Once I heard “Oh I didn’t know that was your type”. I had to consider the possibility that I actually had a type: the type of person that I would date or even fall in love with for the rest of my life based on the last person I was seen attracted to in public. I’m a sort of tall, curly haired, very fair skinned guy, mixed with too many ethnicities to even try and claim one background, but my race as stated previously is: Black. I’m so fair skinned that I used to think my father was white. My sister and I couldn’t understand why he wanted to teach us about civil rights history when we were growing up in the 1980s. Seriously!
My whole life I’ve had some assumptions made about me. I’ve considered them advantages because of how other people reacted to “Jimmy, the light skinned(ed..ed) guy”. The jeri-curled pastor at a little church in Chicago called Little Mountain of Hope called it “favor”, as he stared with lusty eyes on my visiting mother standing in-between her dark skinned cousins who were lifetime members. Girl you and your kids are blessings, he said. People smile more, especially women. I’m more eligible when I am a bachelor. I’ve even heard people describe me, as “the light skinned pretty bastard”. With a long pause and laugh before the bastard. It’s like an acceptable amount of disgust, understood by all as something less than hate.
Well into my thirty’s it hasn’t stopped. Light skinned jokes on Instagram, tagged to me, even Zambian friends from my years living in Johannesburg who changed my name to Jamujay call me “Yellow” as a nickname from time to time. Their friends would introduce themselves and say “Jamujay, don’t fuck my girl”, with an LOL. I’m fine with it honestly, because there is no derogatory sentiment in the nickname or assumptions, specific to me. It’s hard to be offended when someone else is punched, right? But I should be offended by the meaning that the assumptions hold for every dark skinned person.
My life experience suggests that beauty is in the eyes of the society, or rather beauty is a method and not simply an exploration of the beholder. Ugly is an awesome concept when I think about it. My closest friend and I used to dispel a sort of philosophy in college about what good-looking was and how to maximize ones potential, as the younger men would bring beer and sit around to hear us rant. We had a categorization the likes of a movie critic to establish differences between cute, pretty, beautiful, sexy, etc.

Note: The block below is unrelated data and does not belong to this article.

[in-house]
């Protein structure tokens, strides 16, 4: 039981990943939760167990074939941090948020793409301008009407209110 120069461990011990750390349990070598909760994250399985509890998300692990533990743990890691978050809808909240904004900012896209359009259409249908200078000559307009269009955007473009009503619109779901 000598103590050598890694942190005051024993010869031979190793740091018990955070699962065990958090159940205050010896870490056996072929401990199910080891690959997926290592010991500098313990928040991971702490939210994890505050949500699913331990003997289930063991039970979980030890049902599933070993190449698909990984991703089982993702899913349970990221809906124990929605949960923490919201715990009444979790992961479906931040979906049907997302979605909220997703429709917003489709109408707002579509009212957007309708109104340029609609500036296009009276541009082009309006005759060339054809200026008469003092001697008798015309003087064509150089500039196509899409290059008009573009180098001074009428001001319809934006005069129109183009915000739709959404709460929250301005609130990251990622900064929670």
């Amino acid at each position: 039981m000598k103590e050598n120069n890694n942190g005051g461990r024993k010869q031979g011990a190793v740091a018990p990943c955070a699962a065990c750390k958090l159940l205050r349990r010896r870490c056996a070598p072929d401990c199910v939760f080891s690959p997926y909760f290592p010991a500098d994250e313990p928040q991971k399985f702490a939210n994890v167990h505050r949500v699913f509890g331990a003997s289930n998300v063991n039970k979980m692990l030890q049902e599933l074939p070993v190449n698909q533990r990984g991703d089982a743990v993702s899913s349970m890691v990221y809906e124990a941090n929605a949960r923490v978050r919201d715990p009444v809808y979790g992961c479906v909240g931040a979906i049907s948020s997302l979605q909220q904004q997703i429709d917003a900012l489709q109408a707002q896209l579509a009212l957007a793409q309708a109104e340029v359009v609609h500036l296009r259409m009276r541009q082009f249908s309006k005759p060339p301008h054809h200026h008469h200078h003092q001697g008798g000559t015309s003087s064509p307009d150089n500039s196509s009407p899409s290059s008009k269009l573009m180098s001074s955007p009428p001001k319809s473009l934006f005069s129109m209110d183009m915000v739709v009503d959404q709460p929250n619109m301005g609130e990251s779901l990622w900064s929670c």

I typically dated the big-breast light skinned girls...and it was expected of me. It wasn’t forced and I was always attracted to them of course. I also liked the flat-chest, skinny, dark girls. In high school, my first was just like that. She was self conscious until I told her to just show off and that I like everything, the way she had it. Even the first girl I liked enough to steal a kiss from was a wide-eyed black girl from around the corner. It wasn’t sexual harassment in 1988.
As a bisexual, my type is pretty broad to begin with, but the socialization of what I should like combined with what I initially liked has rendered me type-less. I’m a stickler (no pun intended) for design, so lines and symmetry are important in my partner’s look, relative to me. My partners should look good with me as an accessory. Some people prefer other things. The boys just made it more complicated. My big-breast light-skinned former fiancé said to me once, “I just didn’t see you dating a skinny black man”. Projecting onto me: her tone was offended. I’m sure that she couldn’t see his beauty.
As I look around the LGBTQ community and consider what queer people think is beautiful or more importantly attractive, I’ve noticed a large number turn away from the norm. Skinny, Chubby, Black, Albino, Oblong, Squinty-Eyed, Wide Thigh, Effeminate, Egg Shaped, Straight Haired, Four Eyed, Bearded, boys & girls finding love in familiar places…
Men have it easy because they haven’t historically held a "beautiful" status in Western culture. Something as simple as a bath and a suit (any suit) goes a long way. Men’s attractiveness has structure; it has been taken away from their person and assigned to their stature or status or suit, even.
Feminine beauty is a seemingly cyclical business. Women, Lesbians, and Trans-people find themselves wearing their label under constant scrutiny: with immediate reactions of disgust for disapproval. Once I heard “Oh I didn’t know that was your type”, and I thought of my dark plump cousin Pooh and her girlfriend who looked like the full bodied video vixens of 2000s rap videos. Queer attractions range from narcissistic to gallant. Simply because we’ve accepted ourselves and are OUT as outcasts in a system of beauty, the love and relations are relatively uninhibited. I’ve been into a sex act with people who were given the label "beautiful" and the inhibitions surrounding beauty killed the potential for a good time. A woman who can’t mess up her hair, makes everyone frown...and grimace is always ugly.
WHAT LIES HAS BEAUTY TOLD TO YOU? DID YOU BELIEVE THEM?